In any case, Plaut’s favorite rhetoric is “Boo-hoo”, which smacks of the preschool. Rather then spending so much effort to describe slight mental problems among liberals, the level of neurosis deserves attention. After all, they rule Israel.

      Reply to Comment
    13. ES

      I will never understand how intelligent people can remotely defend Hamas. They hang gays, kill Christians, use their own people as human shields, brain wash their people that if they die by killing Jews they get 72 virgins. I can understand wanting a better life for the Palestinians, but they will never have a better life under the oppressive hand of the terrorists Hamas. And somehow where is your bleeding heart for the Syrian Palestinians who are being slaughtered by the hundreds daily for months and months? Hamas will only stop when Israel is gone, that is why the Gazans don’t have a nice life. If they were to overthrow Hamas and accept the fact that Israel gets a teny tiny piece of their own land here, which they have held onto for 3500 years, almost all Israelis would root for their freedom.

      Reply to Comment
      • Reza Lustig

        Who is defending Hamas? I defend Palestinians’ right to resist the occupation.

        If you really feel sorry for the “human shields,” you won’t give the enemy what he wants by killing them.

        Reply to Comment
        • Kolumn8

          You mean we should allow them to continue shooting rockets at our own civilians. Brilliant.

          Yes, you and every other useful idiot that has raised their voice against Israel in this conflict is siding with Hamas. In practice you demand that Israel not defend itself and that it surrender to Hamas. If that is not siding with Hamas I do not know what is.

          Reply to Comment
          • Ray

            There is defense, and there is war crimes and indiscriminate “collateral damage.” You could just build more iron dome batteries, and bunker down while you wait for your leaders’ testosterone to wear off and morals to kick in.

            You, and Israel, present the world with a false dilemma. At the very least, try for a little honesty by admitting you pulled the “pity for human shields” talking points directly out of your anus as a desperate PR ploy.

            Reply to Comment
          • mohsen

            I am an Iranian and my country has been threaten to be attacked by zionist regim for hundreds of times. question is should we attack zionists just for beeing threatened . we have not done it while we can..I don’t think gazan people have even threaten you!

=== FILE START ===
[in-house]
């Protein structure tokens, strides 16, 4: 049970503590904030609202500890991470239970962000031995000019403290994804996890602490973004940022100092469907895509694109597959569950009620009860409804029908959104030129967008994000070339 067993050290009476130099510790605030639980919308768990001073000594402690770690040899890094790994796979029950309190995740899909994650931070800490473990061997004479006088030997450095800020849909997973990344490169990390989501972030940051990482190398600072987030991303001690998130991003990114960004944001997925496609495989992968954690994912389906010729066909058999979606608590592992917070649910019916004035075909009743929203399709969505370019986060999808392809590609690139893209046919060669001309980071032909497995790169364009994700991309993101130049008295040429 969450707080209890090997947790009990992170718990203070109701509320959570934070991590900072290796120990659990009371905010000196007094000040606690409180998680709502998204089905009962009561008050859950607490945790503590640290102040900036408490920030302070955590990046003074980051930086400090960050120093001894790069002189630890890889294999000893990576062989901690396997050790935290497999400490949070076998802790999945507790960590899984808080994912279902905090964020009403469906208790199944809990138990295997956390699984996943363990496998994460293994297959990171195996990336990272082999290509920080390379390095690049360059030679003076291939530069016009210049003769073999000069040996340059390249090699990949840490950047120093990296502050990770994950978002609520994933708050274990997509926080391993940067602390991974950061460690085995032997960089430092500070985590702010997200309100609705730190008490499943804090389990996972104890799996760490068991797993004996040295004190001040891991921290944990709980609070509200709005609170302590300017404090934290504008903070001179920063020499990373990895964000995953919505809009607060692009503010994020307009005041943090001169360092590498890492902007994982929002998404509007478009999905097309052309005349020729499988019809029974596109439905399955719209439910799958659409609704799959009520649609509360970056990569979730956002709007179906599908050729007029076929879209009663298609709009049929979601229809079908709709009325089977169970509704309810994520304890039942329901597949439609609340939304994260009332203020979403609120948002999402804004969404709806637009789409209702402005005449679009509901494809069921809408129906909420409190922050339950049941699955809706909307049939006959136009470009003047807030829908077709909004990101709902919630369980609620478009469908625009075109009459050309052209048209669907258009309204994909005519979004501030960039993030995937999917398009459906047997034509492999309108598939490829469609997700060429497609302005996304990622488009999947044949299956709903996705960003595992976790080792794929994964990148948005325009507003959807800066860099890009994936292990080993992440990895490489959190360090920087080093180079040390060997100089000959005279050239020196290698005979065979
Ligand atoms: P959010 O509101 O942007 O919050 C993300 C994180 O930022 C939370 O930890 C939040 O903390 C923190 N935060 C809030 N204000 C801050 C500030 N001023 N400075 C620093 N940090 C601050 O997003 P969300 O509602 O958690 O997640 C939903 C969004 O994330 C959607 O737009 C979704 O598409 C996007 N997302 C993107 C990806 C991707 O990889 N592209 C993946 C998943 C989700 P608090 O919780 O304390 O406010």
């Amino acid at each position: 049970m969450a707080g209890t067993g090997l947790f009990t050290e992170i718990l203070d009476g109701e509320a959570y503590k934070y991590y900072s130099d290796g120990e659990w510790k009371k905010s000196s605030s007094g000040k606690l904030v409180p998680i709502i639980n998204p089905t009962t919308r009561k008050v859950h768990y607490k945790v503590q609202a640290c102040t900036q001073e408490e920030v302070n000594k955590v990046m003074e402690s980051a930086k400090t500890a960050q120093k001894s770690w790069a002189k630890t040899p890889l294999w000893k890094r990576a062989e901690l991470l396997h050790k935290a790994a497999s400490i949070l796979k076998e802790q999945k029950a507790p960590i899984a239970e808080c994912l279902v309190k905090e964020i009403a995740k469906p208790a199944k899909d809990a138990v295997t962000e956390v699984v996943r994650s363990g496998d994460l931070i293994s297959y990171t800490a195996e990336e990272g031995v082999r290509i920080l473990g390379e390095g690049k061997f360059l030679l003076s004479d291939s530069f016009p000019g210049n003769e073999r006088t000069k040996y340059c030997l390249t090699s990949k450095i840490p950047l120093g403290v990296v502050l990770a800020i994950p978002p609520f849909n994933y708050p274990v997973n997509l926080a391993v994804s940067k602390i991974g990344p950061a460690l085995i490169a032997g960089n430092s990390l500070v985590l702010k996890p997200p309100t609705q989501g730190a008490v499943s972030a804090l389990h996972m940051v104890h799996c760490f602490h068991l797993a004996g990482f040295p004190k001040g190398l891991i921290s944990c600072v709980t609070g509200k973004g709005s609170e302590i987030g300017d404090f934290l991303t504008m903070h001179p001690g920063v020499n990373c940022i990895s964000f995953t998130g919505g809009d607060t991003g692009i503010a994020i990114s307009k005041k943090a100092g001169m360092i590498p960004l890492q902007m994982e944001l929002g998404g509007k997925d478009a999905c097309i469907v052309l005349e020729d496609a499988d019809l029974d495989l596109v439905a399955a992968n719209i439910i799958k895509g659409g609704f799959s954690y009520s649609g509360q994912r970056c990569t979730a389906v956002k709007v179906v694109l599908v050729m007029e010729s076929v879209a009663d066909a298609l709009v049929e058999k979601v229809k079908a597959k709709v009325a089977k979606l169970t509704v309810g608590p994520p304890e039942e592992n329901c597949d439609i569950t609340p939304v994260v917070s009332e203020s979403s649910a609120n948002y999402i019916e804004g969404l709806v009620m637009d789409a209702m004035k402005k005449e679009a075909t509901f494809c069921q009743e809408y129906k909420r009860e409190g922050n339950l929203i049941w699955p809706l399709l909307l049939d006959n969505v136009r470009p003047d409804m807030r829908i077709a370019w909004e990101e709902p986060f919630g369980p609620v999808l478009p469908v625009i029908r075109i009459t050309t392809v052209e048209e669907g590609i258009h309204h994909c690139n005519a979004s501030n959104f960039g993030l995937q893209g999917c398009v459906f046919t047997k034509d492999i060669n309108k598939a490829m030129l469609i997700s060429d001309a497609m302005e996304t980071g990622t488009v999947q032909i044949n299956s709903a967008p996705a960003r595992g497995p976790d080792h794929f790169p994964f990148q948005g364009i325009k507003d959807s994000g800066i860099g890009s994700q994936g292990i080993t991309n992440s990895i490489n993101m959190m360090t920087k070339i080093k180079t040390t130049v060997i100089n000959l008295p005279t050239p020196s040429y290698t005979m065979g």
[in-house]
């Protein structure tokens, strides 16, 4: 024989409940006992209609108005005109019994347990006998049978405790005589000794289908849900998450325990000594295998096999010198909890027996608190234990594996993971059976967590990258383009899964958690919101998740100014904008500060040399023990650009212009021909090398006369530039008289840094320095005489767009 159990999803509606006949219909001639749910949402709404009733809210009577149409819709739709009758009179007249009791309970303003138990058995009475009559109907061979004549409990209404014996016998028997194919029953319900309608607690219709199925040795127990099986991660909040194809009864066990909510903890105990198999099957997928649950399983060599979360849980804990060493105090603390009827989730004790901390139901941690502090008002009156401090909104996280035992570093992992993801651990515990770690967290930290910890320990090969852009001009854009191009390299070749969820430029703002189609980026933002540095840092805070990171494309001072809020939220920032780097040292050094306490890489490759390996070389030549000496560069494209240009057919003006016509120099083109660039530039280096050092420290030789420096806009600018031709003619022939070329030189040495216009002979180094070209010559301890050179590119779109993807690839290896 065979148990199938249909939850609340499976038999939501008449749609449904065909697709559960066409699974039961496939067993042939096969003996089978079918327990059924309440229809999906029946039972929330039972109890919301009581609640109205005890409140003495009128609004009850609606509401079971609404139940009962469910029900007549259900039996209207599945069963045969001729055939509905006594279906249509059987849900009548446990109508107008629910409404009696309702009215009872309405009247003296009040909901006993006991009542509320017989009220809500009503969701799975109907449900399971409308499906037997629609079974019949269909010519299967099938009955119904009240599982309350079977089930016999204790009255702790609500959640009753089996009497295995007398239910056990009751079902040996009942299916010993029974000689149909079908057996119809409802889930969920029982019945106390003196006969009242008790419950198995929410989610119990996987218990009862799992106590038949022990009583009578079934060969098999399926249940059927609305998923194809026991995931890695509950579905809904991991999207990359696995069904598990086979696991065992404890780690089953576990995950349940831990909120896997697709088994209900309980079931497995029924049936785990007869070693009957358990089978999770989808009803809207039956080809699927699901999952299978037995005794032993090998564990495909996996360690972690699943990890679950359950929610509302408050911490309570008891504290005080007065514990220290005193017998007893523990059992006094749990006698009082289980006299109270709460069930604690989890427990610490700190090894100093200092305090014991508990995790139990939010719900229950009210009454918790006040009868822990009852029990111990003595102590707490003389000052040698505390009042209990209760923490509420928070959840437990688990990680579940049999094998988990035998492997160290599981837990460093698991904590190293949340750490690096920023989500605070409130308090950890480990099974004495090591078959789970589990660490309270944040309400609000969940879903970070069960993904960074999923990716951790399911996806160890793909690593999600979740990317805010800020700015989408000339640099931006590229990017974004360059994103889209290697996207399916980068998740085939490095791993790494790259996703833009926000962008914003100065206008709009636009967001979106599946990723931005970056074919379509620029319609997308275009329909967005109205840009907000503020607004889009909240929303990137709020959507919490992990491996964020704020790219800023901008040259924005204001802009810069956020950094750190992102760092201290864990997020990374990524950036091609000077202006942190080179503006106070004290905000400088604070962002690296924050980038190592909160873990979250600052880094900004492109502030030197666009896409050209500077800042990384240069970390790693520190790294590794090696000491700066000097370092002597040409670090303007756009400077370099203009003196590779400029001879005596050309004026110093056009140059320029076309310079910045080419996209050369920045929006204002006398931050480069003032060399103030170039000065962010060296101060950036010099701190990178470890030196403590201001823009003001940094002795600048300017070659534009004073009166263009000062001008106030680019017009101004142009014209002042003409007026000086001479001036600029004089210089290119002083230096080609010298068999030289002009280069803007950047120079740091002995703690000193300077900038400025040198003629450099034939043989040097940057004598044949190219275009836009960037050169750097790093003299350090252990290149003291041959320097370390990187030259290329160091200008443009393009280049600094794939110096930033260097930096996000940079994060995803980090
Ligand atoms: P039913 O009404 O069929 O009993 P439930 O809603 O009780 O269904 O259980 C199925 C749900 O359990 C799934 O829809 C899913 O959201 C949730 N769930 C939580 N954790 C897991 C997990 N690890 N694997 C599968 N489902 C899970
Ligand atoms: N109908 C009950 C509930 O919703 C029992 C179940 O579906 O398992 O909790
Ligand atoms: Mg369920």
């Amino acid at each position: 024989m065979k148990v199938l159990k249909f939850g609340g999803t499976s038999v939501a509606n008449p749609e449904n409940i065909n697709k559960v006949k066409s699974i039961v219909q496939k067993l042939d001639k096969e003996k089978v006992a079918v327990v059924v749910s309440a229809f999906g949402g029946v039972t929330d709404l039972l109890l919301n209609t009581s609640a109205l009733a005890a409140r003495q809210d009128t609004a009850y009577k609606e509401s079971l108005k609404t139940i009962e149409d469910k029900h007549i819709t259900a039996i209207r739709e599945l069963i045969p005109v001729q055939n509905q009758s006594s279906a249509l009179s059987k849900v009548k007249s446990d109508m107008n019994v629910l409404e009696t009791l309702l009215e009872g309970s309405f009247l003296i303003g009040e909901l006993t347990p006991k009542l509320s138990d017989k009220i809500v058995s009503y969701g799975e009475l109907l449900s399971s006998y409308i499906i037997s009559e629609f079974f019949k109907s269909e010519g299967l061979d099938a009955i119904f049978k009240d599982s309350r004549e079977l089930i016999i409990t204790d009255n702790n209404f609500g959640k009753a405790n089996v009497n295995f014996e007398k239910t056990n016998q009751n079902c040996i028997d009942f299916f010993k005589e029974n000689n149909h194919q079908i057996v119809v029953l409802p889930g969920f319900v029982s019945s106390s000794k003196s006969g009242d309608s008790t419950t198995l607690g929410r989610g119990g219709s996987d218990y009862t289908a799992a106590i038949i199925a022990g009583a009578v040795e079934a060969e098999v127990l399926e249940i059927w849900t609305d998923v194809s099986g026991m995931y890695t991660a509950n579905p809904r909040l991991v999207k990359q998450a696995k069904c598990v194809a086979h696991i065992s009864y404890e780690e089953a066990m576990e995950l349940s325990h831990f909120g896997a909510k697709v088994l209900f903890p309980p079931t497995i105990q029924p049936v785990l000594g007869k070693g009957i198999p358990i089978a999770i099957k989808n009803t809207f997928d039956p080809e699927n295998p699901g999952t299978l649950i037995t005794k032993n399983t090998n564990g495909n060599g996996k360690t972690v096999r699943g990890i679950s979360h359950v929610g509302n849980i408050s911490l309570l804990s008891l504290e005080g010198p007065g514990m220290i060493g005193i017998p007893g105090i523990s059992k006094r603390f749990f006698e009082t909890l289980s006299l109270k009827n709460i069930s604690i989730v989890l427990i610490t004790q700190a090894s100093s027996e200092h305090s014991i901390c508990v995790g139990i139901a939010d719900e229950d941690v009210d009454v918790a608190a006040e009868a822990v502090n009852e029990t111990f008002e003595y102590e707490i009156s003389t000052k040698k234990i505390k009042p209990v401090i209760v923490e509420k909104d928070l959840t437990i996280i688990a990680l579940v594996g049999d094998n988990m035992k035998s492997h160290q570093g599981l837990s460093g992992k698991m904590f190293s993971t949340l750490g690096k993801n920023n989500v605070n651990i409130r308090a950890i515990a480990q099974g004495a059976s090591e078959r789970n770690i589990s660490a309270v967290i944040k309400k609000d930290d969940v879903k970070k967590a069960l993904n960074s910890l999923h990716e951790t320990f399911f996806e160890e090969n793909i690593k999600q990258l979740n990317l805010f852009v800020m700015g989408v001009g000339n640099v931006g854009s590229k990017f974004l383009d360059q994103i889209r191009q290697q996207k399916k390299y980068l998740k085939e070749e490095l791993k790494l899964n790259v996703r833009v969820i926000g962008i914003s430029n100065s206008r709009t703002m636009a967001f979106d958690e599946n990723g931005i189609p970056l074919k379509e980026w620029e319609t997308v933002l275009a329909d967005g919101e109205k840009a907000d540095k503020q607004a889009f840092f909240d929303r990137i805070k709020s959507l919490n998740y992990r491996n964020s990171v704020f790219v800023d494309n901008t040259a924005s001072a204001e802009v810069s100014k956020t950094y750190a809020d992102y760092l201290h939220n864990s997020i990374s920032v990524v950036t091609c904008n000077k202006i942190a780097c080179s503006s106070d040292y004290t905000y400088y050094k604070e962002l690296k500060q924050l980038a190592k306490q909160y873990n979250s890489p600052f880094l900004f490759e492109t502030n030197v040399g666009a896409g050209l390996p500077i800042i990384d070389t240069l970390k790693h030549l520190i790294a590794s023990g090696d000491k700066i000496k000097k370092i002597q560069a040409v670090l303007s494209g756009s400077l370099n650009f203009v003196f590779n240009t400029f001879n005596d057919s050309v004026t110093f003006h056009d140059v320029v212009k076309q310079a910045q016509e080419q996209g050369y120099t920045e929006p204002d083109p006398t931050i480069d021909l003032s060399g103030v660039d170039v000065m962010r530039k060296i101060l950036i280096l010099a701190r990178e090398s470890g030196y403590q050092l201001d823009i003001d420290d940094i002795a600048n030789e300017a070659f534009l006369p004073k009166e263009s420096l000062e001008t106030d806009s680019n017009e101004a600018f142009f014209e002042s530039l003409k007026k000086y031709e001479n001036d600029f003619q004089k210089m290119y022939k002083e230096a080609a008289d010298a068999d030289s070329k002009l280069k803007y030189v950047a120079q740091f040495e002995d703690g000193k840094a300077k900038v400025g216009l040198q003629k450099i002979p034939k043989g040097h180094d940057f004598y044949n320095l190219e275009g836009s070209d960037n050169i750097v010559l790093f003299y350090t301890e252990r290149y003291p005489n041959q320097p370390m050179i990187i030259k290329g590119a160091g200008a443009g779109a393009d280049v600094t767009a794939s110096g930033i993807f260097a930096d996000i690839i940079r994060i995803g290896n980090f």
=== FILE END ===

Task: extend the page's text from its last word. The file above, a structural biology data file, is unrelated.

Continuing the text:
Reply to Comment
    14. TOMER

      Who is defending Hamas? (the anti-gay, anti-feminist, fanatical islamic fundamentalist gang of antisemites)


      Hamas is resisting Israel’s non-existent occupation of Aza!!

      Reply to Comment
      • Eliza

        Israel controls Gaza’s airspace, sea access and land borders (albeit with Egyptian assistance)and thus controls the flow of goods and services as well as people in or out of Gaza. This effectively stifles normal commercial trading opportunities for Gaza. This constitutes occupation even though Israel has removed its Jewish settlers.

        Gaza is occupied by Israel just as the West Bank is occupied by Israel.

        As for Hamas – I am yet to condone the lack of civil, human rights for people even if they do hold ultra-conservative views re sexuality, women’s rights etc. I wouldn’t vote for them but they are entitled to live and entitled to struggle against occupation. Ain’t gonna think its OK to kill someone just because they hold views I do not.

        If that’s a defence of Hamas, then count me in.

        As for Israeli reaction – do you really think the Palestinians under Fatah governance in the West Bank are well treated by Israel. They just see a lower level of death meted out by the IDF and their land eaten up by Jewish only settlements. Or do you think they should be grateful for this lesser violence?

        Reply to Comment
        • Pedro X

          Abbas in 2009 told Jackson Diehl of the Washington Post that the Palestinians had no intention to negotiate with Netanyahu. He said life was good in Ramallah and he would wait for President Obama to cause the downfall of the Netanyahu government. At the time, Labor was a coalition partner and the makeup of the government was much more centrist than it is now.

          If Abbas and the Palestinians found the Israeli presence in the West Bank so bad, they would have taken Olmert’s golden offer and began building their own state. He chose instead not to have a Palestinian state but to continue the status quo because economically things are not bad in the West Bank for Palestinians.

          Reply to Comment
    15. Susan

      Will Hamas’s actions end the occupation one day sooner? No. Palestinians may have the right to resist occupation, but what they have done so far to resist the occupation is just plain stupid. All it does its strengthen the right wing in Israel. That is because Hamas doesn’t want to end the occupation. It wants to end Israel’s existence.

      Reply to Comment
      • Eliza

        Susan – Let’s put aside the intentions of Hamas just for the moment. After all, whether or not it wants to destroy Israel (and/or all Jews) the point is, that Hamas can’t.

        The real dilemma is that Fatah and leaders like Abbas, who do not engage in violent or even non-violent resistance to Israeli occupation, cannot achieve human and civil rights, including citizenship of a State, for the Palestinians.